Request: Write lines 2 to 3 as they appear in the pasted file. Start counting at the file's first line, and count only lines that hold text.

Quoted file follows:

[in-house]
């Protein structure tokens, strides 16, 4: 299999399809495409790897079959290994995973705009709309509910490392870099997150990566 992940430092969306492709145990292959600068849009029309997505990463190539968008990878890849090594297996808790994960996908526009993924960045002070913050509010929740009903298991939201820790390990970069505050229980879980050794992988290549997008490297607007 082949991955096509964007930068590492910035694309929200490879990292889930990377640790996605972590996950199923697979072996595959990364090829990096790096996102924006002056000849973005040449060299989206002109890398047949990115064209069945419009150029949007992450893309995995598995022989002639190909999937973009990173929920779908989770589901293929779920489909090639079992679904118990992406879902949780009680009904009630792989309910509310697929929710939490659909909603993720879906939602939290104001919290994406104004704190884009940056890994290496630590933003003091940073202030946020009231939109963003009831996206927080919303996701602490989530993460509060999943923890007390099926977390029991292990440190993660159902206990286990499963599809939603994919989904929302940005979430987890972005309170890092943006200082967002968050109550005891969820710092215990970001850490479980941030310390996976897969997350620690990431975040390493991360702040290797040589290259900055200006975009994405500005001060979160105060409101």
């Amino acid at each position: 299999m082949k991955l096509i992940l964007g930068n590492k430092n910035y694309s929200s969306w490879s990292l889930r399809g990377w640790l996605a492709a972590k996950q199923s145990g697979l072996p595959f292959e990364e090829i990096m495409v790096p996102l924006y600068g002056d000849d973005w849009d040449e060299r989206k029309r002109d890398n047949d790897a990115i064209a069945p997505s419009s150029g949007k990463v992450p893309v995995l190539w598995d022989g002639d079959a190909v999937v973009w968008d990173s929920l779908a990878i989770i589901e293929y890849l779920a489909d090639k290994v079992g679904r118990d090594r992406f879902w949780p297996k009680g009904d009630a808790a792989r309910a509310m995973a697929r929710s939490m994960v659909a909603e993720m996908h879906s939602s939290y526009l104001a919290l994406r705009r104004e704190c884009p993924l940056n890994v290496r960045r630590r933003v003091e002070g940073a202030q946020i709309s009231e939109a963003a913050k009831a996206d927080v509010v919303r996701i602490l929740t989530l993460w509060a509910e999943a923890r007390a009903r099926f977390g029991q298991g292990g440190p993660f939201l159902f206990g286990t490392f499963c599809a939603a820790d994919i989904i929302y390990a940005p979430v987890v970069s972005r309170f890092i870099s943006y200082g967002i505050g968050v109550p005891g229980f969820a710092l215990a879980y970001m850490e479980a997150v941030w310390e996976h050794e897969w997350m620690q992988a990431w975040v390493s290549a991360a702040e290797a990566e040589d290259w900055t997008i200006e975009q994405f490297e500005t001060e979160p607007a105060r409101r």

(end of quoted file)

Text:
């Protein structure tokens, strides 16, 4: 299999399809495409790897079959290994995973705009709309509910490392870099997150990566 992940430092969306492709145990292959600068849009029309997505990463190539968008990878890849090594297996808790994960996908526009993924960045002070913050509010929740009903298991939201820790390990970069505050229980879980050794992988290549997008490297607007 082949991955096509964007930068590492910035694309929200490879990292889930990377640790996605972590996950199923697979072996595959990364090829990096790096996102924006002056000849973005040449060299989206002109890398047949990115064209069945419009150029949007992450893309995995598995022989002639190909999937973009990173929920779908989770589901293929779920489909090639079992679904118990992406879902949780009680009904009630792989309910509310697929929710939490659909909603993720879906939602939290104001919290994406104004704190884009940056890994290496630590933003003091940073202030946020009231939109963003009831996206927080919303996701602490989530993460509060999943923890007390099926977390029991292990440190993660159902206990286990499963599809939603994919989904929302940005979430987890972005309170890092943006200082967002968050109550005891969820710092215990970001850490479980941030310390996976897969997350620690990431975040390493991360702040290797040589290259900055200006975009994405500005001060979160105060409101």
């Amino acid at each position: 299999m082949k991955l096509i992940l964007g930068n590492k430092n910035y694309s929200s969306w490879s990292l889930r399809g990377w640790l996605a492709a972590k996950q199923s145990g697979l072996p595959f292959e990364e090829i990096m495409v790096p996102l924006y600068g002056d000849d973005w849009d040449e060299r989206k029309r002109d890398n047949d790897a990115i064209a069945p997505s419009s150029g949007k990463v992450p893309v995995l190539w598995d022989g002639d079959a190909v999937v973009w968008d990173s929920l779908a990878i989770i589901e293929y890849l779920a489909d090639k290994v079992g679904r118990d090594r992406f879902w949780p297996k009680g009904d009630a808790a792989r309910a509310m995973a697929r929710s939490m994960v659909a909603e993720m996908h879906s939602s939290y526009l104001a919290l994406r705009r104004e704190c884009p993924l940056n890994v290496r960045r630590r933003v003091e002070g940073a202030q946020i709309s009231e939109a963003a913050k009831a996206d927080v509010v919303r996701i602490l929740t989530l993460w509060a509910e999943a923890r007390a009903r099926f977390g029991q298991g292990g440190p993660f939201l159902f206990g286990t490392f499963c599809a939603a820790d994919i989904i929302y390990a940005p979430v987890v970069s972005r309170f890092i870099s943006y200082g967002i505050g968050v109550p005891g229980f969820a710092l215990a879980y970001m850490e479980a997150v941030w310390e996976h050794e897969w997350m620690q992988a990431w975040v390493s290549a991360a702040e290797a990566e040589d290259w900055t997008i200006e975009q994405f490297e500005t001060e979160p607007a105060r409101r």